LPN’s, again, they care for patients—so anyone that’s an LPN. We’ve seen that number reduce in certain states over the years. But still, many hospitals have that category.

The surgical techs, they assist in patient care. So if you’re seeing a common theme in the occupational mix, CMS wants everything in the nursing bucket—those four buckets above to include anyone that has any contact with the patient.

Then “all other,” it’s just the reverse. It’s all those that are not involved with any type of patient care. It will be mostly administrative.

So, a tip that we like to say is that all categories that are excluded from the wage index don’t get reported on the survey. So on the survey itself, you’ll have nursing and all other with the excluded removed—which is a little different than the wage index because the excluded is still a little bit a part of that calculation.

We also tell hospitals to not forget your overhead, to carve out the overhead piece of that, and also, contracted labor. And if you have a home office, be leery of your home office calculation to make sure that you’re doing that allocation correctly.

Mike: Scott, when you look at data from previous surveys, does anything jump out at you?

Scott: Yeah, the first thing that jumps out at me is everyone looks at their wage index. They want to see how does their wage index compare to previous years. And you also want to know where are the highest wage indexes in the country.

So, one of the things we looked at is we saw the top 11 wage index values that are a direct correlation to that survey, all of the top wage index values, all have negative occupational mix factors, and they’re all in the state of California which has mandated nursing staffing ratios. So those wage index values would be greater had California probably not had mandated staffing ratios. So, it is something that’s of interest.

Also, when I look at the top 11 CBSA’s or labor markets that had the highest increase to their Medicare occupational mix, not one of the labor markets in the top 11 that I saw had a labor market that contained more than three hospitals—and most of them were one- and two-hospital labor markets.

So it does take some effort to move that needle when you’re looking at your occupational mix.

Hospitals, when they look at the data—this is one time where I think hospitals should work together. Yes, you’re competing with your neighbors. But when you look at occupational mix, it can be a positive benefit for everyone involved if you work together.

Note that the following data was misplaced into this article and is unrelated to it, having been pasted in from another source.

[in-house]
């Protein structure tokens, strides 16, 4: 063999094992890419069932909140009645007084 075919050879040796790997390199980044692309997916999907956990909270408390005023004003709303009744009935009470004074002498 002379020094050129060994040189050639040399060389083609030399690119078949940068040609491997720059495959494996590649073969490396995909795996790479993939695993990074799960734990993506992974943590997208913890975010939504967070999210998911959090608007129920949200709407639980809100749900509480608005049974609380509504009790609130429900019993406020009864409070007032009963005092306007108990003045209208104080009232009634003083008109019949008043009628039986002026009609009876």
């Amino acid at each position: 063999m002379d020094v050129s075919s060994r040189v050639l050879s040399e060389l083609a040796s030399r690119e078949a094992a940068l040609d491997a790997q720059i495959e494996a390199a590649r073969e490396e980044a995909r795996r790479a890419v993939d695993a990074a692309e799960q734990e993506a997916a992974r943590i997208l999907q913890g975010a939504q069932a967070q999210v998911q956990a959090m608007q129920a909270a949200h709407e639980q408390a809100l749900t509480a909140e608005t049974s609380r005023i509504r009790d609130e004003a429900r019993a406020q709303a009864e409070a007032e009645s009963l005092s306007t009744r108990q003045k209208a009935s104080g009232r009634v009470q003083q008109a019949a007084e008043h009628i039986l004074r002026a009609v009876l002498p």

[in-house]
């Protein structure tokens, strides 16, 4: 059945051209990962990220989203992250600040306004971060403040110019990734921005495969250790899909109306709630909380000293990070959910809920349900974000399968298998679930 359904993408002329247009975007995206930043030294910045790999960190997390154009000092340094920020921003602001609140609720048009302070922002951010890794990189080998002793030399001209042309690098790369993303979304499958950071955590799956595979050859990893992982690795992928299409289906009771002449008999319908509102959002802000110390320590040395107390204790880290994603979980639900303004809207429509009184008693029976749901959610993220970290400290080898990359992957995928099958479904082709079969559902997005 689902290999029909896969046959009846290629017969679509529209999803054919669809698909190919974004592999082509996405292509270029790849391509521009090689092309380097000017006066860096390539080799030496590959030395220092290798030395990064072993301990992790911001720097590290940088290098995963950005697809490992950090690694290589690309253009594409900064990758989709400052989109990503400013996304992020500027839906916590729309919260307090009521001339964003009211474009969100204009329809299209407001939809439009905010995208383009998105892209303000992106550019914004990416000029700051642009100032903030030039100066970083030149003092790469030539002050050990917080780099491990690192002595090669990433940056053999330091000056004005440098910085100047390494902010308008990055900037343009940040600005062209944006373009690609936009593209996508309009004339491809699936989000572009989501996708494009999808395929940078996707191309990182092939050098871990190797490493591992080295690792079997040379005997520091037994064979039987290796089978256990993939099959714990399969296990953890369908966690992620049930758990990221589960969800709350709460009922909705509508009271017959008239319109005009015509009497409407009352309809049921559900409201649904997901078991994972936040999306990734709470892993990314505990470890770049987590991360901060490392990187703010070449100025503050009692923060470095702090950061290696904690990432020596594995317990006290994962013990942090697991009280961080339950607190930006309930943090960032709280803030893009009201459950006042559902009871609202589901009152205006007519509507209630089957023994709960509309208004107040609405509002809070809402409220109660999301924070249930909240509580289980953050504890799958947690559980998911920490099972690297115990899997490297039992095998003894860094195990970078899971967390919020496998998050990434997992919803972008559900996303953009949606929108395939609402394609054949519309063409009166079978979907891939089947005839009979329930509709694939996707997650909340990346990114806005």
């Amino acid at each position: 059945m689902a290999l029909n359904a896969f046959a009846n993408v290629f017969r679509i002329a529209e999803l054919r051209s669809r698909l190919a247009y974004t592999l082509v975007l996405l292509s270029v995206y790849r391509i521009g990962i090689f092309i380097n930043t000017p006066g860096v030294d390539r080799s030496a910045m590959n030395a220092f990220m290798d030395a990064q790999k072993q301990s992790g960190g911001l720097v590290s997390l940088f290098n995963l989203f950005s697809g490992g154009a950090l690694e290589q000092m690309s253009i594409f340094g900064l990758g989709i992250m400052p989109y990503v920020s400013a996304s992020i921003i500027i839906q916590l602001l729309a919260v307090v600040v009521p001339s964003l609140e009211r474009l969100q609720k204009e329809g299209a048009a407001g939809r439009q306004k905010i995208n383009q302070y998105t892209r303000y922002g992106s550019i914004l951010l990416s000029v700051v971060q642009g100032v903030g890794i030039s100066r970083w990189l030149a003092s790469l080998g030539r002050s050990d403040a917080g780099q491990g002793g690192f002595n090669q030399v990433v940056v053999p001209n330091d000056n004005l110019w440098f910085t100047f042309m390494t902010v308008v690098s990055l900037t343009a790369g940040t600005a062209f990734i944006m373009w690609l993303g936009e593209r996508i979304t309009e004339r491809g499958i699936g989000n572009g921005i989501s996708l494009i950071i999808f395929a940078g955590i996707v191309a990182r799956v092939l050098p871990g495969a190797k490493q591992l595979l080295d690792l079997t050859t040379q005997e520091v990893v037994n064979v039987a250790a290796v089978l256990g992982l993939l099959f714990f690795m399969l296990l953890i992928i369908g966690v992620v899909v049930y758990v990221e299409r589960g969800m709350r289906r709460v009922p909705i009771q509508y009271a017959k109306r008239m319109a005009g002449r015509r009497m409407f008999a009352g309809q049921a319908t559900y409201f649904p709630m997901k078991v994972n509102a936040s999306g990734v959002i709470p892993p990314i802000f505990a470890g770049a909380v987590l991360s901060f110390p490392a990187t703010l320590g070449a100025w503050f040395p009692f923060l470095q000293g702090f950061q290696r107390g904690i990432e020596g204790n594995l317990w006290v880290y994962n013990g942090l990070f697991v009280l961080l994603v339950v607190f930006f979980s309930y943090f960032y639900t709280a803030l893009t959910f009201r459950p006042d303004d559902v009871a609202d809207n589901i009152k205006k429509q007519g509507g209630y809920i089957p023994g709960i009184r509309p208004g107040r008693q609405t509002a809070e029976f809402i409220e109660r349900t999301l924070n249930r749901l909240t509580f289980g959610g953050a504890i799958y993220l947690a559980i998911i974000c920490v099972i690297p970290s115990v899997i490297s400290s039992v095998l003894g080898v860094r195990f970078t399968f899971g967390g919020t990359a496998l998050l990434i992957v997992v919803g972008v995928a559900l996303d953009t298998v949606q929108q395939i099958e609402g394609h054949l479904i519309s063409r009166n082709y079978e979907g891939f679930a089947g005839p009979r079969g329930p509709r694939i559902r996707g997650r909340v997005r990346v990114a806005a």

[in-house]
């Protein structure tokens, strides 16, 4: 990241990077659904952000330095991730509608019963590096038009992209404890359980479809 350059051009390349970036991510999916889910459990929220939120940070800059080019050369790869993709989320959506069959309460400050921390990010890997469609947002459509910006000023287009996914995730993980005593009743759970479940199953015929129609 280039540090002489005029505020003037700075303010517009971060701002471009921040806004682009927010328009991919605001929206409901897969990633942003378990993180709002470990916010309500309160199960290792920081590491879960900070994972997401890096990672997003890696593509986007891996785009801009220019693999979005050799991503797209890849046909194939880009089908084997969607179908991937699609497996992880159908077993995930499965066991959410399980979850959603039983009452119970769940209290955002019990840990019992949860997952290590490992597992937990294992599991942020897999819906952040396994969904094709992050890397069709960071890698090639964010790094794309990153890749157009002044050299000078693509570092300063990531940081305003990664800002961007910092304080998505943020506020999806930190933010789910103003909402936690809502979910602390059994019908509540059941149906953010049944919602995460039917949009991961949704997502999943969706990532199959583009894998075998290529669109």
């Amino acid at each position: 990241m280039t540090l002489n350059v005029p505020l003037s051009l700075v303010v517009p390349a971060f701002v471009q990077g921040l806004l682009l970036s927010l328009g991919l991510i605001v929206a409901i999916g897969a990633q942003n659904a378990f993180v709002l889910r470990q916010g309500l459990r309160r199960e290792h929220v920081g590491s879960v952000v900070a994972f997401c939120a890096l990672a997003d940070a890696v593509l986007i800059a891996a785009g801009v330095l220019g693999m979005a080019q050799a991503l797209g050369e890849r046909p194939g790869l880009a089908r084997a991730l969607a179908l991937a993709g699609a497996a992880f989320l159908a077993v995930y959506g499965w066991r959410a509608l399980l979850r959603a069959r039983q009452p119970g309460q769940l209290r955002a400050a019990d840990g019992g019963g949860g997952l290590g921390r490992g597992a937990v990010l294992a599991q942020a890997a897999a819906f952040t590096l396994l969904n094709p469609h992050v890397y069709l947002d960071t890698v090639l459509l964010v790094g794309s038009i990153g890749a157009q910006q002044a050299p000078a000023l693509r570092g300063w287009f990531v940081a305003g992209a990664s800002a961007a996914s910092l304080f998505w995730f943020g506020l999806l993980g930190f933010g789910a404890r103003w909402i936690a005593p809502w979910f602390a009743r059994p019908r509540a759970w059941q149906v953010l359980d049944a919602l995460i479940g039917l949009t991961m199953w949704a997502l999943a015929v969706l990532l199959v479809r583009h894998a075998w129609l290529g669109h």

Now again, the mandated staffing ratios do hurt states like California and other states that have similar mandates. But going forward, if your state does not have those mandates, you should be attempting to calculate an occupational mix that’s favorable for your hospital, but also, could benefit the CBSA.

And again, sometimes the numbers are what they are. Your nursing staffing ratio comes into play and your percent of nursing hours may be over 70. That’s not uncommon. We have, going back to the data, seen where labor markets and also hospitals that are highly urban markets, teaching hospitals, have RN percentages that are below 70 in the mid 60s. So these labor markets have a favorable occupational mix. And they’re urban.

When this first came out, CMS was targeting the urban areas and wanted it to be a benefit to rural hospitals. That really hasn’t happened the way CMS intended it. But it is something of interest and to monitor as the surveys go along in the years.

One thing about occupational mix is that even though you hear changes to wage index going forward in subsequent years, occupational mix, because it’s part of the law—and why I mention that first is it will take an act of law to remove occupational mix from any future calculations in the wage index. So that’s why hospitals, even though wage index may change, occupational mix will still be there in some form or fashion.

Mike: And I think the original stated deadline was July the 1st. But it’s actually July the 3rd, right?

Scott: That’s correct. And the reason I bring that up is hospitals should be encouraged to complete the survey just because it is required by CMS. But also, once you meet that deadline in October or later in the year, when your MAC has had a chance to review the occupational mix surveys that were submitted in July, they may have questions.